Text description provided by the architects. Three balconies rise above the sea. Overlooking the beach, they mark the start of a vast project of coastal redevelopment, intended to strengthen the seaside character of this small town on the Opal Coast.
Both in-situ sculptures and public micro-spaces, they form a belvedere suspended above the void. Interrupting the parapet to move towards the sea, they widen the quay and offer new perspectives towards the Channel and the landscape.
The main objective of the project is to create a link between the top and bottom of the site, while highlighting the difference in height that makes it unique. In response to this raw landscape, it was necessary to propose a major intervention despite a limited budget.
To transform the promenade, three specific interventions were designed to echo the near and distant context: positioned in the extension of the streets of the old town, each balcony marks the direction of the fort of L'Heurt, built by Napoleon and now partially engulfed.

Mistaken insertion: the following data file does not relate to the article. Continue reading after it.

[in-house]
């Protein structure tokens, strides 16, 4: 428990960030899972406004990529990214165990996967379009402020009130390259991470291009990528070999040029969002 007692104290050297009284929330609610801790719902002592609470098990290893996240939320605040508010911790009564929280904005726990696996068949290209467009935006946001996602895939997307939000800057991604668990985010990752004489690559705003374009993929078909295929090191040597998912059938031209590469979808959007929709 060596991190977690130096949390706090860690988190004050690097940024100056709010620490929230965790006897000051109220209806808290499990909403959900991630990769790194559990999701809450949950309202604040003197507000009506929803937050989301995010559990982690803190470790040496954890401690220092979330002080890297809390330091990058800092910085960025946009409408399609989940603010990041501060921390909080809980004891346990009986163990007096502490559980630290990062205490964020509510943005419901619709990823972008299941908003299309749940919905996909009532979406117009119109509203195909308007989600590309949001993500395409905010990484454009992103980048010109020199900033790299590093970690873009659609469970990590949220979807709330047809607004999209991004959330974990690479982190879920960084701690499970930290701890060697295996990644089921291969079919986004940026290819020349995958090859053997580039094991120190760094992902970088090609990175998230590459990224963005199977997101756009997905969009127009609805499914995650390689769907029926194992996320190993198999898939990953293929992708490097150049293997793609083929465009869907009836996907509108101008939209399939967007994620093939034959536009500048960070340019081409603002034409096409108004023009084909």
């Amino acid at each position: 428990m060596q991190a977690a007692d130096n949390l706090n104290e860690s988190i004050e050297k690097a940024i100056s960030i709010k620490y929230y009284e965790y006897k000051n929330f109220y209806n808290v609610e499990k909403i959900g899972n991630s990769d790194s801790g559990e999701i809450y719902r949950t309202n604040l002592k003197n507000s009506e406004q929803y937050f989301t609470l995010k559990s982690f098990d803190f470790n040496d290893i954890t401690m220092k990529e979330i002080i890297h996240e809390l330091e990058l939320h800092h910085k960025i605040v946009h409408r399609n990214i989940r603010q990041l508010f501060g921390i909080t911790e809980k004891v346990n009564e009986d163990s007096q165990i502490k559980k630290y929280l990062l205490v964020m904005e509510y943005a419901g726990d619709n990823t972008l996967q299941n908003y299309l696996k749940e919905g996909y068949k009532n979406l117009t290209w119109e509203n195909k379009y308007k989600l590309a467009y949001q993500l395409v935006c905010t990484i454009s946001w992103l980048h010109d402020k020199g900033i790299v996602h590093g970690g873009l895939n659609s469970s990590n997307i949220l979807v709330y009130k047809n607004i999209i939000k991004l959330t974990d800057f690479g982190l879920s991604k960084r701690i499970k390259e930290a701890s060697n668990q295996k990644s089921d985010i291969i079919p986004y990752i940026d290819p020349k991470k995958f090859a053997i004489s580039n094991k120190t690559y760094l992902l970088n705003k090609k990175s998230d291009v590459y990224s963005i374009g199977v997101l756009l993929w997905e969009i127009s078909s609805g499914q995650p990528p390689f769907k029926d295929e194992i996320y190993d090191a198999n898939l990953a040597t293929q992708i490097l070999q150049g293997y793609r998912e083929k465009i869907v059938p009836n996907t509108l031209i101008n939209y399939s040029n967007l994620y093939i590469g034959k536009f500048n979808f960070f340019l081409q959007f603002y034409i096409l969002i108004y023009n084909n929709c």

The architecture of the balconies responds to an ambivalent context: implanted on a functional and defensive structure, they are also part of a place of tourism and promenade. This dual nature of the site is reflected in the materiality of the construction: alcoves covered with wood create a welcoming space, but ending in a glazed railing that projects the visitor from the void. The tapered shape of the balconies further reinforces this sense of perspective, highlighted by linear lighting accentuating the vanishing lines.
The implementation of wood cladding also contributes to this dual perception. From the street, it seems opaque, but it turns to be apertured as we move towards the sea, revealing the assemblies of the metal structure. The result is an interactive and playful space, where the visitor is both protected and exposed, where he can play with his fear of height while rediscovering the landscape.